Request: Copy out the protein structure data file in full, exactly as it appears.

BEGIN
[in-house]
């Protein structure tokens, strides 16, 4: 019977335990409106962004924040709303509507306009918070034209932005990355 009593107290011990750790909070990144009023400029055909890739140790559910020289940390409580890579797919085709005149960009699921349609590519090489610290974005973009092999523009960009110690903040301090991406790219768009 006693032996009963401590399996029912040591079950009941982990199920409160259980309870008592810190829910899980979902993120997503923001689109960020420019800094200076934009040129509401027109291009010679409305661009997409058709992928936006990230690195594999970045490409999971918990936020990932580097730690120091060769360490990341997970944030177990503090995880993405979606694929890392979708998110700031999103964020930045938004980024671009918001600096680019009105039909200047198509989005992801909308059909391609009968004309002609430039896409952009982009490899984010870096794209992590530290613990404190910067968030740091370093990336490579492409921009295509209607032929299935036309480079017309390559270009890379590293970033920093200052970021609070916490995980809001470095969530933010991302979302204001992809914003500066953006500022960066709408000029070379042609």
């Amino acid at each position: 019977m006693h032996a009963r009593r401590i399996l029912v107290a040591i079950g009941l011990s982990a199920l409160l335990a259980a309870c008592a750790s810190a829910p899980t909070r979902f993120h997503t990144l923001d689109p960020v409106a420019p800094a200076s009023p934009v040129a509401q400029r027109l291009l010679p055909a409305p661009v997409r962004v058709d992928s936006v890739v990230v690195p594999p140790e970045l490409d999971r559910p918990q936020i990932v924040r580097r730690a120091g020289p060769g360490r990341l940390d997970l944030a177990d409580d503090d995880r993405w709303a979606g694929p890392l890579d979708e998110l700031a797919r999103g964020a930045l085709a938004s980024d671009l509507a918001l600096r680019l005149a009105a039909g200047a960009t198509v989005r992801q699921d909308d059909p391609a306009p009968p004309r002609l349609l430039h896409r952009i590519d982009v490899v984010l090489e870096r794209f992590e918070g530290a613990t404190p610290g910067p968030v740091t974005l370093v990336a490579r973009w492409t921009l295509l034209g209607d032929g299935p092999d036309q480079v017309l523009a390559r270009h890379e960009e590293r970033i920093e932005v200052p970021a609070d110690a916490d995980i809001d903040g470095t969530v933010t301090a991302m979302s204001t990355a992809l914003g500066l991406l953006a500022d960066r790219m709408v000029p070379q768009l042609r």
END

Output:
[in-house]
């Protein structure tokens, strides 16, 4: 019977335990409106962004924040709303509507306009918070034209932005990355 009593107290011990750790909070990144009023400029055909890739140790559910020289940390409580890579797919085709005149960009699921349609590519090489610290974005973009092999523009960009110690903040301090991406790219768009 006693032996009963401590399996029912040591079950009941982990199920409160259980309870008592810190829910899980979902993120997503923001689109960020420019800094200076934009040129509401027109291009010679409305661009997409058709992928936006990230690195594999970045490409999971918990936020990932580097730690120091060769360490990341997970944030177990503090995880993405979606694929890392979708998110700031999103964020930045938004980024671009918001600096680019009105039909200047198509989005992801909308059909391609009968004309002609430039896409952009982009490899984010870096794209992590530290613990404190910067968030740091370093990336490579492409921009295509209607032929299935036309480079017309390559270009890379590293970033920093200052970021609070916490995980809001470095969530933010991302979302204001992809914003500066953006500022960066709408000029070379042609």
């Amino acid at each position: 019977m006693h032996a009963r009593r401590i399996l029912v107290a040591i079950g009941l011990s982990a199920l409160l335990a259980a309870c008592a750790s810190a829910p899980t909070r979902f993120h997503t990144l923001d689109p960020v409106a420019p800094a200076s009023p934009v040129a509401q400029r027109l291009l010679p055909a409305p661009v997409r962004v058709d992928s936006v890739v990230v690195p594999p140790e970045l490409d999971r559910p918990q936020i990932v924040r580097r730690a120091g020289p060769g360490r990341l940390d997970l944030a177990d409580d503090d995880r993405w709303a979606g694929p890392l890579d979708e998110l700031a797919r999103g964020a930045l085709a938004s980024d671009l509507a918001l600096r680019l005149a009105a039909g200047a960009t198509v989005r992801q699921d909308d059909p391609a306009p009968p004309r002609l349609l430039h896409r952009i590519d982009v490899v984010l090489e870096r794209f992590e918070g530290a613990t404190p610290g910067p968030v740091t974005l370093v990336a490579r973009w492409t921009l295509l034209g209607d032929g299935p092999d036309q480079v017309l523009a390559r270009h890379e960009e590293r970033i920093e932005v200052p970021a609070d110690a916490d995980i809001d903040g470095t969530v933010t301090a991302m979302s204001t990355a992809l914003g500066l991406l953006a500022d960066r790219m709408v000029p070379q768009l042609r």